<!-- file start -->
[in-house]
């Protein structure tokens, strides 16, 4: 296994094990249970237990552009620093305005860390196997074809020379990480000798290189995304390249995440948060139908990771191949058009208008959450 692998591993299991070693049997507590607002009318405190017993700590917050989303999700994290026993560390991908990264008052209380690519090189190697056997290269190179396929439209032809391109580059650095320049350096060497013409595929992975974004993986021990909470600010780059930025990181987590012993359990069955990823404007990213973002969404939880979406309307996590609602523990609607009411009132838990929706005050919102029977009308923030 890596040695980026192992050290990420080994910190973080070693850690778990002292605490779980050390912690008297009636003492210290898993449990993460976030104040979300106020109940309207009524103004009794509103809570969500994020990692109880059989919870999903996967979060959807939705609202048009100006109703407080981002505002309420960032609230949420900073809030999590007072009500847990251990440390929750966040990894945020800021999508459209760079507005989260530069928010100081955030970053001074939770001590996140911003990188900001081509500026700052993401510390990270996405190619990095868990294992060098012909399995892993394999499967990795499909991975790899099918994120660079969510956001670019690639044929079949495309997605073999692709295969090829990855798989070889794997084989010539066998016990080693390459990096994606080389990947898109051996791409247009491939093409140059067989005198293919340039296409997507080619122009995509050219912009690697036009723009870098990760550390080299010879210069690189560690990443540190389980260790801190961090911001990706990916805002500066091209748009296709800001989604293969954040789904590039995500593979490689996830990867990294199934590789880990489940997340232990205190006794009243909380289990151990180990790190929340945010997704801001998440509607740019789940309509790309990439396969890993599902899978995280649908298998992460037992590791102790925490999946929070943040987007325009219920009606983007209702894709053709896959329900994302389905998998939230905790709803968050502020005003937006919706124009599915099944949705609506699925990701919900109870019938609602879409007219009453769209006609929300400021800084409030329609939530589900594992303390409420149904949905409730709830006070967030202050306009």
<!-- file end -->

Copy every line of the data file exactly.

[in-house]
């Protein structure tokens, strides 16, 4: 296994094990249970237990552009620093305005860390196997074809020379990480000798290189995304390249995440948060139908990771191949058009208008959450 692998591993299991070693049997507590607002009318405190017993700590917050989303999700994290026993560390991908990264008052209380690519090189190697056997290269190179396929439209032809391109580059650095320049350096060497013409595929992975974004993986021990909470600010780059930025990181987590012993359990069955990823404007990213973002969404939880979406309307996590609602523990609607009411009132838990929706005050919102029977009308923030 890596040695980026192992050290990420080994910190973080070693850690778990002292605490779980050390912690008297009636003492210290898993449990993460976030104040979300106020109940309207009524103004009794509103809570969500994020990692109880059989919870999903996967979060959807939705609202048009100006109703407080981002505002309420960032609230949420900073809030999590007072009500847990251990440390929750966040990894945020800021999508459209760079507005989260530069928010100081955030970053001074939770001590996140911003990188900001081509500026700052993401510390990270996405190619990095868990294992060098012909399995892993394999499967990795499909991975790899099918994120660079969510956001670019690639044929079949495309997605073999692709295969090829990855798989070889794997084989010539066998016990080693390459990096994606080389990947898109051996791409247009491939093409140059067989005198293919340039296409997507080619122009995509050219912009690697036009723009870098990760550390080299010879210069690189560690990443540190389980260790801190961090911001990706990916805002500066091209748009296709800001989604293969954040789904590039995500593979490689996830990867990294199934590789880990489940997340232990205190006794009243909380289990151990180990790190929340945010997704801001998440509607740019789940309509790309990439396969890993599902899978995280649908298998992460037992590791102790925490999946929070943040987007325009219920009606983007209702894709053709896959329900994302389905998998939230905790709803968050502020005003937006919706124009599915099944949705609506699925990701919900109870019938609602879409007219009453769209006609929300400021800084409030329609939530589900594992303390409420149904949905409730709830006070967030202050306009």